Apple executives seem to have a thing for referring to the Apple TV as nothing more than an interesting hobby. That little hobby, however, seems to be attracting more and more users with each passing quarter.
During Apple's 2012 holiday quarter, for example, the company sold more than 2 million Apple TV units, representing a nearly 43% sales increase compared to the 2011 holiday quarter. Cumulatively, Tim Cook revealed during this year's All Things D conference that Apple has, to-date, sold over 13 million Apple TV units. Even more impressive is that Cook noted that "about half of those" sales took place in 2013.
Suffice it to say, Apple TV may still only be a hobby in Apple's eyes, but sales of the device seem to accelerating with each passing year.
That said, it shouldn't come as too much of a surprise that the Apple TV, in 2012, commanded a 56.1% share of the market with respect to dedicated streaming devices. The data comes courtesy of a report put together by the market research firm Frost & Sullivan.
Trailing Apple in second place is Roku with a 21.5% share, with TiVo bringing up the rear with a 6.5% share.
Interestingly enough, Frost and Sullivan analyst Dan Rayburn attributes the popularity of the Apple TV to the desire of folks to stream content to their HDTV via AirPlay.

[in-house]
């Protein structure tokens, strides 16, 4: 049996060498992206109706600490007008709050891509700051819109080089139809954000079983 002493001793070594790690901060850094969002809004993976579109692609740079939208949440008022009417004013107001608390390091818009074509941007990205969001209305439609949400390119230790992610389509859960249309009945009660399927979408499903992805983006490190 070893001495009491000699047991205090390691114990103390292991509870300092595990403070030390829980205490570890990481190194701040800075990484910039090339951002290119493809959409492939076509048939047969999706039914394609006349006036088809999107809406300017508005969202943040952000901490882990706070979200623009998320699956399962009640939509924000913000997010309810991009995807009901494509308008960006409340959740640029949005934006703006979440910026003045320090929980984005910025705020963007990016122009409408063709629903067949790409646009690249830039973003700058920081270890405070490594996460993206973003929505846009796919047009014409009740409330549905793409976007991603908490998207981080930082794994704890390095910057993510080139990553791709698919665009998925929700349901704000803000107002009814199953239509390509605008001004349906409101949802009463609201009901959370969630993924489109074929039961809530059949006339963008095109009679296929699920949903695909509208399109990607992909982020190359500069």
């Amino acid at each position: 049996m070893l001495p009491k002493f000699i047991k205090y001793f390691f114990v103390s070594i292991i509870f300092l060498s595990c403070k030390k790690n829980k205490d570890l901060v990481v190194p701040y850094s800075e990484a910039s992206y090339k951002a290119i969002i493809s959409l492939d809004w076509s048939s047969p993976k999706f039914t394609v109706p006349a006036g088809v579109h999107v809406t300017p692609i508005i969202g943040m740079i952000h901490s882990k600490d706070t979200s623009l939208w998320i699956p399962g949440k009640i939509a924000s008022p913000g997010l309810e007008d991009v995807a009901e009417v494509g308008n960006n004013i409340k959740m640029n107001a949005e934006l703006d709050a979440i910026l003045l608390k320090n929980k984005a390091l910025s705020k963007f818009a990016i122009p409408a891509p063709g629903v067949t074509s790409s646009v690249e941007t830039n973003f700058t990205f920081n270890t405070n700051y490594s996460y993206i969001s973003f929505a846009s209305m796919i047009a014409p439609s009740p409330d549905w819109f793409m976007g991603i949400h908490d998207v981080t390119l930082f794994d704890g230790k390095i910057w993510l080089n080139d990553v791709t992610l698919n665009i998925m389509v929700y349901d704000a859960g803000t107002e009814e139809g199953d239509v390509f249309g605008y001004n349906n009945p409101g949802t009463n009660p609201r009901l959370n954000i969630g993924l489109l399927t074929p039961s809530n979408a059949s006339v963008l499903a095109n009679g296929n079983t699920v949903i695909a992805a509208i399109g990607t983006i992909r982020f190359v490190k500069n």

Apple accounts for the majority of sales by far, despite offering relatively narrow content access – this is not (yet) a market being driven by the value proposition of a streaming TV experience. AppleTV's AirPlay feature was strategically crafted to simplify the process of transferring laptop and tablet displays to a TV screen, and it is AirPlaying – not OTT streaming – that is the primary reason for purchase of AppleTV devices. Roku is the second largest vendor in this space and is driving growth through a strong lineup of content as well as through a series of agreements with Pay TV vendors such as Time Warner Cable. The long-term potential for this segment does remain uncertain. It is important to note that while current growth rates are high, the total installed base of $99 streaming boxes is quite low.
Highlighting the room for growth for streaming devices, or perhaps the challenge faced by manufacturers, Rayburn notes that only two companies - Apple and Roku - have been able to ship over 1 million dedicated streaming devices in a lone year.
As a final point, it's worth noting that the above data excludes devices like Microsoft's Xbox and the Sony PlayStation because, while they do offer streaming capabilities, they are first and foremost gaming consoles. If they were included, their sales figures would easily eclipse those of the Apple TV.